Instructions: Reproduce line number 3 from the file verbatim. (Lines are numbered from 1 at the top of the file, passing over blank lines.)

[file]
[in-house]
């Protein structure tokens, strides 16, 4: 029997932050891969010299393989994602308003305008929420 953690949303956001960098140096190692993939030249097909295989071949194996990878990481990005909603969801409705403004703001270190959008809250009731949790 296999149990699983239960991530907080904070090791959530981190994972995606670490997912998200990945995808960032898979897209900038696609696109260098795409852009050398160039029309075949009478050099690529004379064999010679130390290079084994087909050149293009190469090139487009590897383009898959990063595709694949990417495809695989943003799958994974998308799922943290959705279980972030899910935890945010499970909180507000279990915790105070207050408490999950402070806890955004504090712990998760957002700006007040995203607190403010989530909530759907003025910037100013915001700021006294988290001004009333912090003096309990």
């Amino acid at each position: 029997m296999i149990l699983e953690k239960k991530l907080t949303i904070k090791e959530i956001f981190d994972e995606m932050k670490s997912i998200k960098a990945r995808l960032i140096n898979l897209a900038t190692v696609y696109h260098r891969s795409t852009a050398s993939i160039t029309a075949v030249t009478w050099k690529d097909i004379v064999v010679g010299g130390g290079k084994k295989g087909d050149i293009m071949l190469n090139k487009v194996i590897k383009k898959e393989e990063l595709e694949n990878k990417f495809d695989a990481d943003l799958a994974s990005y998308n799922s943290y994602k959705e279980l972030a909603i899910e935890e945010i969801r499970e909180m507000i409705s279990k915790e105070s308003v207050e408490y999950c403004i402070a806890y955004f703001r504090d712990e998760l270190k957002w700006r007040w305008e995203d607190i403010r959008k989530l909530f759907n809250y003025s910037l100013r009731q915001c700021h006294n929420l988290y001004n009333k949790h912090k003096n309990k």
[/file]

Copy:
């Amino acid at each position: 029997m296999i149990l699983e953690k239960k991530l907080t949303i904070k090791e959530i956001f981190d994972e995606m932050k670490s997912i998200k960098a990945r995808l960032i140096n898979l897209a900038t190692v696609y696109h260098r891969s795409t852009a050398s993939i160039t029309a075949v030249t009478w050099k690529d097909i004379v064999v010679g010299g130390g290079k084994k295989g087909d050149i293009m071949l190469n090139k487009v194996i590897k383009k898959e393989e990063l595709e694949n990878k990417f495809d695989a990481d943003l799958a994974s990005y998308n799922s943290y994602k959705e279980l972030a909603i899910e935890e945010i969801r499970e909180m507000i409705s279990k915790e105070s308003v207050e408490y999950c403004i402070a806890y955004f703001r504090d712990e998760l270190k957002w700006r007040w305008e995203d607190i403010r959008k989530l909530f759907n809250y003025s910037l100013r009731q915001c700021h006294n929420l988290y001004n009333k949790h912090k003096n309990k």